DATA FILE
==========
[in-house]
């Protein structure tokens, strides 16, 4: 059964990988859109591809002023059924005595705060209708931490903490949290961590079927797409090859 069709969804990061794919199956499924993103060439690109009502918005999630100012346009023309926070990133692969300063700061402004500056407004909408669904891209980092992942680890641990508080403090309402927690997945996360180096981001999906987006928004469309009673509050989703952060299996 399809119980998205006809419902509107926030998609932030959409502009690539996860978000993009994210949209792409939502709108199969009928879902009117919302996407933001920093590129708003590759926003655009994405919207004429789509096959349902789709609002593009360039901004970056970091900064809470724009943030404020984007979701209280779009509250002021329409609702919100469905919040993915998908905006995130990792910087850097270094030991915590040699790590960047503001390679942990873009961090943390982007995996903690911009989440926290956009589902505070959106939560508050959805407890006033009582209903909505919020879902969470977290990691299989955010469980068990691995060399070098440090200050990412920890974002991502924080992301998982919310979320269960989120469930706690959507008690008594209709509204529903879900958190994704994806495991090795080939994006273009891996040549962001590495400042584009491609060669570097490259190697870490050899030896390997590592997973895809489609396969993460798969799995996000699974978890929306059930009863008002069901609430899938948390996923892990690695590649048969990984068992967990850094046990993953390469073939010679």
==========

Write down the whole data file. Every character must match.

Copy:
[in-house]
């Protein structure tokens, strides 16, 4: 059964990988859109591809002023059924005595705060209708931490903490949290961590079927797409090859 069709969804990061794919199956499924993103060439690109009502918005999630100012346009023309926070990133692969300063700061402004500056407004909408669904891209980092992942680890641990508080403090309402927690997945996360180096981001999906987006928004469309009673509050989703952060299996 399809119980998205006809419902509107926030998609932030959409502009690539996860978000993009994210949209792409939502709108199969009928879902009117919302996407933001920093590129708003590759926003655009994405919207004429789509096959349902789709609002593009360039901004970056970091900064809470724009943030404020984007979701209280779009509250002021329409609702919100469905919040993915998908905006995130990792910087850097270094030991915590040699790590960047503001390679942990873009961090943390982007995996903690911009989440926290956009589902505070959106939560508050959805407890006033009582209903909505919020879902969470977290990691299989955010469980068990691995060399070098440090200050990412920890974002991502924080992301998982919310979320269960989120469930706690959507008690008594209709509204529903879900958190994704994806495991090795080939994006273009891996040549962001590495400042584009491609060669570097490259190697870490050899030896390997590592997973895809489609396969993460798969799995996000699974978890929306059930009863008002069901609430899938948390996923892990690695590649048969990984068992967990850094046990993953390469073939010679």